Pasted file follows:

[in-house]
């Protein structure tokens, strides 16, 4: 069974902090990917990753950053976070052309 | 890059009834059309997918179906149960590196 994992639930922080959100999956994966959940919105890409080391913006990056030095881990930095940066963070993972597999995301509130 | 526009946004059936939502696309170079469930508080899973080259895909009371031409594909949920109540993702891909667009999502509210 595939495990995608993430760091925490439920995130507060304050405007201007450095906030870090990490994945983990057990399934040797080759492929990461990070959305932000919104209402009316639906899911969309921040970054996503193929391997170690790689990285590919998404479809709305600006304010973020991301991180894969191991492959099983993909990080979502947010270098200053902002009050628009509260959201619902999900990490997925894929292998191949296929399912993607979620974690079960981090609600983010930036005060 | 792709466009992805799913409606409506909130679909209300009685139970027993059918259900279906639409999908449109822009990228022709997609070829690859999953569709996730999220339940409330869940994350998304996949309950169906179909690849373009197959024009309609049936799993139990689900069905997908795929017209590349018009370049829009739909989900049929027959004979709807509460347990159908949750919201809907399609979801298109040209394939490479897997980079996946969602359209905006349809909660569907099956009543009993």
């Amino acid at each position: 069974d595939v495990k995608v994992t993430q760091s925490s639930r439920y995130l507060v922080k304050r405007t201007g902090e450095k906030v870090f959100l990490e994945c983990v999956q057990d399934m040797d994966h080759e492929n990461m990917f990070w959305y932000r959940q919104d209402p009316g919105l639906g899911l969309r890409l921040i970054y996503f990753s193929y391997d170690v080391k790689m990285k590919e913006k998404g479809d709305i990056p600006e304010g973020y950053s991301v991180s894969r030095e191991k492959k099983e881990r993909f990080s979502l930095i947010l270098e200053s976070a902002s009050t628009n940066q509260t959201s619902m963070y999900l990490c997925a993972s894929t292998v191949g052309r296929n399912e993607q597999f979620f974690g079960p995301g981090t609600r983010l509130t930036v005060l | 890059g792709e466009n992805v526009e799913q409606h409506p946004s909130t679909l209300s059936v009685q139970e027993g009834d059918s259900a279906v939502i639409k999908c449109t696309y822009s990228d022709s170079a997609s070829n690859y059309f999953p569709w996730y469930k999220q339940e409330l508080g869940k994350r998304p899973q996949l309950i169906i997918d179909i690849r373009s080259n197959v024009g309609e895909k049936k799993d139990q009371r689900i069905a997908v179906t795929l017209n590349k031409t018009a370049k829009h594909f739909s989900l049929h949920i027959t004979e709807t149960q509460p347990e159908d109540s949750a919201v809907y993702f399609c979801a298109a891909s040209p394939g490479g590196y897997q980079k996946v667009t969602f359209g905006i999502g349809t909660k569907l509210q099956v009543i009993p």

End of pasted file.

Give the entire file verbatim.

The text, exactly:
[in-house]
């Protein structure tokens, strides 16, 4: 069974902090990917990753950053976070052309 | 890059009834059309997918179906149960590196 994992639930922080959100999956994966959940919105890409080391913006990056030095881990930095940066963070993972597999995301509130 | 526009946004059936939502696309170079469930508080899973080259895909009371031409594909949920109540993702891909667009999502509210 595939495990995608993430760091925490439920995130507060304050405007201007450095906030870090990490994945983990057990399934040797080759492929990461990070959305932000919104209402009316639906899911969309921040970054996503193929391997170690790689990285590919998404479809709305600006304010973020991301991180894969191991492959099983993909990080979502947010270098200053902002009050628009509260959201619902999900990490997925894929292998191949296929399912993607979620974690079960981090609600983010930036005060 | 792709466009992805799913409606409506909130679909209300009685139970027993059918259900279906639409999908449109822009990228022709997609070829690859999953569709996730999220339940409330869940994350998304996949309950169906179909690849373009197959024009309609049936799993139990689900069905997908795929017209590349018009370049829009739909989900049929027959004979709807509460347990159908949750919201809907399609979801298109040209394939490479897997980079996946969602359209905006349809909660569907099956009543009993």
């Amino acid at each position: 069974d595939v495990k995608v994992t993430q760091s925490s639930r439920y995130l507060v922080k304050r405007t201007g902090e450095k906030v870090f959100l990490e994945c983990v999956q057990d399934m040797d994966h080759e492929n990461m990917f990070w959305y932000r959940q919104d209402p009316g919105l639906g899911l969309r890409l921040i970054y996503f990753s193929y391997d170690v080391k790689m990285k590919e913006k998404g479809d709305i990056p600006e304010g973020y950053s991301v991180s894969r030095e191991k492959k099983e881990r993909f990080s979502l930095i947010l270098e200053s976070a902002s009050t628009n940066q509260t959201s619902m963070y999900l990490c997925a993972s894929t292998v191949g052309r296929n399912e993607q597999f979620f974690g079960p995301g981090t609600r983010l509130t930036v005060l | 890059g792709e466009n992805v526009e799913q409606h409506p946004s909130t679909l209300s059936v009685q139970e027993g009834d059918s259900a279906v939502i639409k999908c449109t696309y822009s990228d022709s170079a997609s070829n690859y059309f999953p569709w996730y469930k999220q339940e409330l508080g869940k994350r998304p899973q996949l309950i169906i997918d179909i690849r373009s080259n197959v024009g309609e895909k049936k799993d139990q009371r689900i069905a997908v179906t795929l017209n590349k031409t018009a370049k829009h594909f739909s989900l049929h949920i027959t004979e709807t149960q509460p347990e159908d109540s949750a919201v809907y993702f399609c979801a298109a891909s040209p394939g490479g590196y897997q980079k996946v667009t969602f359209g905006i999502g349809t909660k569907l509210q099956v009543i009993p």